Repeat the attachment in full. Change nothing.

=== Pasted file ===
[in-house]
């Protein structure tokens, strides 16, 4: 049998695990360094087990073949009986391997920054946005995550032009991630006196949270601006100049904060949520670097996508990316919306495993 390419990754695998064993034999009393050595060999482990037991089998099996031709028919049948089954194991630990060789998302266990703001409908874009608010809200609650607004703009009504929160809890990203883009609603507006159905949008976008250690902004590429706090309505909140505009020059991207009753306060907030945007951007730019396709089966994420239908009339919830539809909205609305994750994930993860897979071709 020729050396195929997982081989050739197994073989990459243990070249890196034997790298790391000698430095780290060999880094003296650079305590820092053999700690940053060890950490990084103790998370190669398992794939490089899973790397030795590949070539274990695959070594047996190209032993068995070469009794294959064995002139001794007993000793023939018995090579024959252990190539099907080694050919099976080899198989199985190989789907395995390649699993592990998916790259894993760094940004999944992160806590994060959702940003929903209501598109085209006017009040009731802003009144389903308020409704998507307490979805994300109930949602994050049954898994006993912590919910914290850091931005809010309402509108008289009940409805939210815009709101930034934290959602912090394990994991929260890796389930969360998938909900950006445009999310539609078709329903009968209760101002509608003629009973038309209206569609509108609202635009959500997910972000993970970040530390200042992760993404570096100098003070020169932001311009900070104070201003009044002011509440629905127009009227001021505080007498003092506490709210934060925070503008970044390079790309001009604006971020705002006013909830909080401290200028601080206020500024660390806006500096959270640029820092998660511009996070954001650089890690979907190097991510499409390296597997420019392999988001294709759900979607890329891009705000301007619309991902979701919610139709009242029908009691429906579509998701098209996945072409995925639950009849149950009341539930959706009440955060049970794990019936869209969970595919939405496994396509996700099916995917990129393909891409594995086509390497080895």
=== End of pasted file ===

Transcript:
[in-house]
């Protein structure tokens, strides 16, 4: 049998695990360094087990073949009986391997920054946005995550032009991630006196949270601006100049904060949520670097996508990316919306495993 390419990754695998064993034999009393050595060999482990037991089998099996031709028919049948089954194991630990060789998302266990703001409908874009608010809200609650607004703009009504929160809890990203883009609603507006159905949008976008250690902004590429706090309505909140505009020059991207009753306060907030945007951007730019396709089966994420239908009339919830539809909205609305994750994930993860897979071709 020729050396195929997982081989050739197994073989990459243990070249890196034997790298790391000698430095780290060999880094003296650079305590820092053999700690940053060890950490990084103790998370190669398992794939490089899973790397030795590949070539274990695959070594047996190209032993068995070469009794294959064995002139001794007993000793023939018995090579024959252990190539099907080694050919099976080899198989199985190989789907395995390649699993592990998916790259894993760094940004999944992160806590994060959702940003929903209501598109085209006017009040009731802003009144389903308020409704998507307490979805994300109930949602994050049954898994006993912590919910914290850091931005809010309402509108008289009940409805939210815009709101930034934290959602912090394990994991929260890796389930969360998938909900950006445009999310539609078709329903009968209760101002509608003629009973038309209206569609509108609202635009959500997910972000993970970040530390200042992760993404570096100098003070020169932001311009900070104070201003009044002011509440629905127009009227001021505080007498003092506490709210934060925070503008970044390079790309001009604006971020705002006013909830909080401290200028601080206020500024660390806006500096959270640029820092998660511009996070954001650089890690979907190097991510499409390296597997420019392999988001294709759900979607890329891009705000301007619309991902979701919610139709009242029908009691429906579509998701098209996945072409995925639950009849149950009341539930959706009440955060049970794990019936869209969970595919939405496994396509996700099916995917990129393909891409594995086509390497080895």